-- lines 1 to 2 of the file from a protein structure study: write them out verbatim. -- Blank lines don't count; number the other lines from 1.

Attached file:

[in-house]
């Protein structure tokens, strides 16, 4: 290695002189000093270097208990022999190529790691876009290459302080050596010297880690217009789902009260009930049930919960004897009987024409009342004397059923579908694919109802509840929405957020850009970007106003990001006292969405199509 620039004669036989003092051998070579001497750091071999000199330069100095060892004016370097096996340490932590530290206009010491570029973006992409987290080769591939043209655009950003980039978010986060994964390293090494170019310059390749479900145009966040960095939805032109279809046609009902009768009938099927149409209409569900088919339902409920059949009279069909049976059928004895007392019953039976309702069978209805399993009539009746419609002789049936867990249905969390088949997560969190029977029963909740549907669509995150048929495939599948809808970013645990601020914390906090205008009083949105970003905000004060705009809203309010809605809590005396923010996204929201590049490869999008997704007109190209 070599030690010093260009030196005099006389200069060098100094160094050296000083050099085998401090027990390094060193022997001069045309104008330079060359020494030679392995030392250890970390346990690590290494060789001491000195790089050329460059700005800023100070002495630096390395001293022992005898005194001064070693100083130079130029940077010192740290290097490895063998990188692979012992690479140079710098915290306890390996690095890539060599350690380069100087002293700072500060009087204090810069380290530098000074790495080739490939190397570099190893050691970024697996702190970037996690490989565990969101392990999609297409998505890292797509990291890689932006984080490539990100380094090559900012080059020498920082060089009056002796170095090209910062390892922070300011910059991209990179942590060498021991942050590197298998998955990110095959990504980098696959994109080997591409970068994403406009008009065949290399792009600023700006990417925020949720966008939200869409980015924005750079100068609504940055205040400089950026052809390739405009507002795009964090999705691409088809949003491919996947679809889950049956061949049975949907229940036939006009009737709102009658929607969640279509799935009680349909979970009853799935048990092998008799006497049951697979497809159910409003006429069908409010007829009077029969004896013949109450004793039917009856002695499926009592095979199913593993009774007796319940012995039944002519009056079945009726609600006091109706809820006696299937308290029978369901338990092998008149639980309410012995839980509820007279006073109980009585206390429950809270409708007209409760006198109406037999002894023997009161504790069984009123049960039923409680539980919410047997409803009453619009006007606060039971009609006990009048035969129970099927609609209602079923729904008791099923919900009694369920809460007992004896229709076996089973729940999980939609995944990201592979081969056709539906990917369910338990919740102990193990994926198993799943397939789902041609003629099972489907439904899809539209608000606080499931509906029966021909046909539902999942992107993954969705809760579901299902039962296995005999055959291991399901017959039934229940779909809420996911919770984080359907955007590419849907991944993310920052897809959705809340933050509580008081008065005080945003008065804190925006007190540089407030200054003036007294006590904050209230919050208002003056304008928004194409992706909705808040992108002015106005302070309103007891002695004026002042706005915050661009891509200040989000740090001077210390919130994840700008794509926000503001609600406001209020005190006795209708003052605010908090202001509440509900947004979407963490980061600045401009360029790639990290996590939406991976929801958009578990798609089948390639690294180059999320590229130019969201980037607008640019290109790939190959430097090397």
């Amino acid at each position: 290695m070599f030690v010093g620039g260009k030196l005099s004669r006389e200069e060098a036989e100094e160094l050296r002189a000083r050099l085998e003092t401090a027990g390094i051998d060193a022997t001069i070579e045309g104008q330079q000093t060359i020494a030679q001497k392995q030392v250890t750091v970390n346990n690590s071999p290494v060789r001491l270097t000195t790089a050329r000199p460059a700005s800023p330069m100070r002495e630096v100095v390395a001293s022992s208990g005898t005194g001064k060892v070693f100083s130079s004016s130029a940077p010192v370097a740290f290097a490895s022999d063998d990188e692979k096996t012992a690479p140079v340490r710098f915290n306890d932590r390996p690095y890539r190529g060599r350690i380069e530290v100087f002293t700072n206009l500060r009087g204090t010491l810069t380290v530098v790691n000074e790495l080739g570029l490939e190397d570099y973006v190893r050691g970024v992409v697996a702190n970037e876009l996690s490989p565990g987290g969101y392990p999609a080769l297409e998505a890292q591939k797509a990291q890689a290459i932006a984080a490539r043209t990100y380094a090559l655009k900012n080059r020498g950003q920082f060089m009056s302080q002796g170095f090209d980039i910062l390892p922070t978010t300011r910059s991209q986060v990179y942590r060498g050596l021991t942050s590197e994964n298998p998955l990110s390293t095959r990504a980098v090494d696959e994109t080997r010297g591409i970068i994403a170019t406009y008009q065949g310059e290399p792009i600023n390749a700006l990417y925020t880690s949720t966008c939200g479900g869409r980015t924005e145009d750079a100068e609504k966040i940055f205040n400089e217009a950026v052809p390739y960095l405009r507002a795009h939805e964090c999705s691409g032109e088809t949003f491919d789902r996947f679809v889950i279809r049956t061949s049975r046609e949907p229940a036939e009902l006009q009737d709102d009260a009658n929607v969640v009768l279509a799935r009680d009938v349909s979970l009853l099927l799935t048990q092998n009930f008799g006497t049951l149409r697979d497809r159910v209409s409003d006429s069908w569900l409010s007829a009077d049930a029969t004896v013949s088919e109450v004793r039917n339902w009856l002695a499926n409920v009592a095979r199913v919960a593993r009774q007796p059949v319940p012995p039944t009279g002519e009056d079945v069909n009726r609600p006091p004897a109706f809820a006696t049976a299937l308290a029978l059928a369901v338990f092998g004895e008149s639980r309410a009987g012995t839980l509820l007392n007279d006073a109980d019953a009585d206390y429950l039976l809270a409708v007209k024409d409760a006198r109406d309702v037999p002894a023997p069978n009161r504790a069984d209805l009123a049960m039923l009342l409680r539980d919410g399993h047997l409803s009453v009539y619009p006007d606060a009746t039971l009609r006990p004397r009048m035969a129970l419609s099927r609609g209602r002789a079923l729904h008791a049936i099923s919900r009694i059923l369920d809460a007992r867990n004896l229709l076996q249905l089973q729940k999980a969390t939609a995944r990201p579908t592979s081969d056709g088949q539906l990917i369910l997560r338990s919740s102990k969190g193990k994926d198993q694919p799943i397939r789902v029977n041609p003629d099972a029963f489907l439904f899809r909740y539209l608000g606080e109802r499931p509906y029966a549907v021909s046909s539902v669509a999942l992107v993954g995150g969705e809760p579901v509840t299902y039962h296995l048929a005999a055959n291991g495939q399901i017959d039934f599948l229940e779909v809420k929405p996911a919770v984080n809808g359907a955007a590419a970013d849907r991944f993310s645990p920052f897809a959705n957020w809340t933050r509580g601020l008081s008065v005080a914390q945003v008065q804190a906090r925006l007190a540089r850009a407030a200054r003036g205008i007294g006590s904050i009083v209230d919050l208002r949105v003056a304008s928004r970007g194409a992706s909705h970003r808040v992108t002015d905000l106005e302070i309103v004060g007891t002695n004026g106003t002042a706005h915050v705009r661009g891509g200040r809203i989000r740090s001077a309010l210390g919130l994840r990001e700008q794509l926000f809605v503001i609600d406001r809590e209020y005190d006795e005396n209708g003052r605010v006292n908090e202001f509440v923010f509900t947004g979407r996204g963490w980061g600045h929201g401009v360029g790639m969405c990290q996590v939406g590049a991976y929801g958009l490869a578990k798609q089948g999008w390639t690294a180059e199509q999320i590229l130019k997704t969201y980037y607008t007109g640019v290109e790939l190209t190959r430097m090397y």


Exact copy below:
[in-house]
């Protein structure tokens, strides 16, 4: 290695002189000093270097208990022999190529790691876009290459302080050596010297880690217009789902009260009930049930919960004897009987024409009342004397059923579908694919109802509840929405957020850009970007106003990001006292969405199509 620039004669036989003092051998070579001497750091071999000199330069100095060892004016370097096996340490932590530290206009010491570029973006992409987290080769591939043209655009950003980039978010986060994964390293090494170019310059390749479900145009966040960095939805032109279809046609009902009768009938099927149409209409569900088919339902409920059949009279069909049976059928004895007392019953039976309702069978209805399993009539009746419609002789049936867990249905969390088949997560969190029977029963909740549907669509995150048929495939599948809808970013645990601020914390906090205008009083949105970003905000004060705009809203309010809605809590005396923010996204929201590049490869999008997704007109190209 070599030690010093260009030196005099006389200069060098100094160094050296000083050099085998401090027990390094060193022997001069045309104008330079060359020494030679392995030392250890970390346990690590290494060789001491000195790089050329460059700005800023100070002495630096390395001293022992005898005194001064070693100083130079130029940077010192740290290097490895063998990188692979012992690479140079710098915290306890390996690095890539060599350690380069100087002293700072500060009087204090810069380290530098000074790495080739490939190397570099190893050691970024697996702190970037996690490989565990969101392990999609297409998505890292797509990291890689932006984080490539990100380094090559900012080059020498920082060089009056002796170095090209910062390892922070300011910059991209990179942590060498021991942050590197298998998955990110095959990504980098696959994109080997591409970068994403406009008009065949290399792009600023700006990417925020949720966008939200869409980015924005750079100068609504940055205040400089950026052809390739405009507002795009964090999705691409088809949003491919996947679809889950049956061949049975949907229940036939006009009737709102009658929607969640279509799935009680349909979970009853799935048990092998008799006497049951697979497809159910409003006429069908409010007829009077029969004896013949109450004793039917009856002695499926009592095979199913593993009774007796319940012995039944002519009056079945009726609600006091109706809820006696299937308290029978369901338990092998008149639980309410012995839980509820007279006073109980009585206390429950809270409708007209409760006198109406037999002894023997009161504790069984009123049960039923409680539980919410047997409803009453619009006007606060039971009609006990009048035969129970099927609609209602079923729904008791099923919900009694369920809460007992004896229709076996089973729940999980939609995944990201592979081969056709539906990917369910338990919740102990193990994926198993799943397939789902041609003629099972489907439904899809539209608000606080499931509906029966021909046909539902999942992107993954969705809760579901299902039962296995005999055959291991399901017959039934229940779909809420996911919770984080359907955007590419849907991944993310920052897809959705809340933050509580008081008065005080945003008065804190925006007190540089407030200054003036007294006590904050209230919050208002003056304008928004194409992706909705808040992108002015106005302070309103007891002695004026002042706005915050661009891509200040989000740090001077210390919130994840700008794509926000503001609600406001209020005190006795209708003052605010908090202001509440509900947004979407963490980061600045401009360029790639990290996590939406991976929801958009578990798609089948390639690294180059999320590229130019969201980037607008640019290109790939190959430097090397």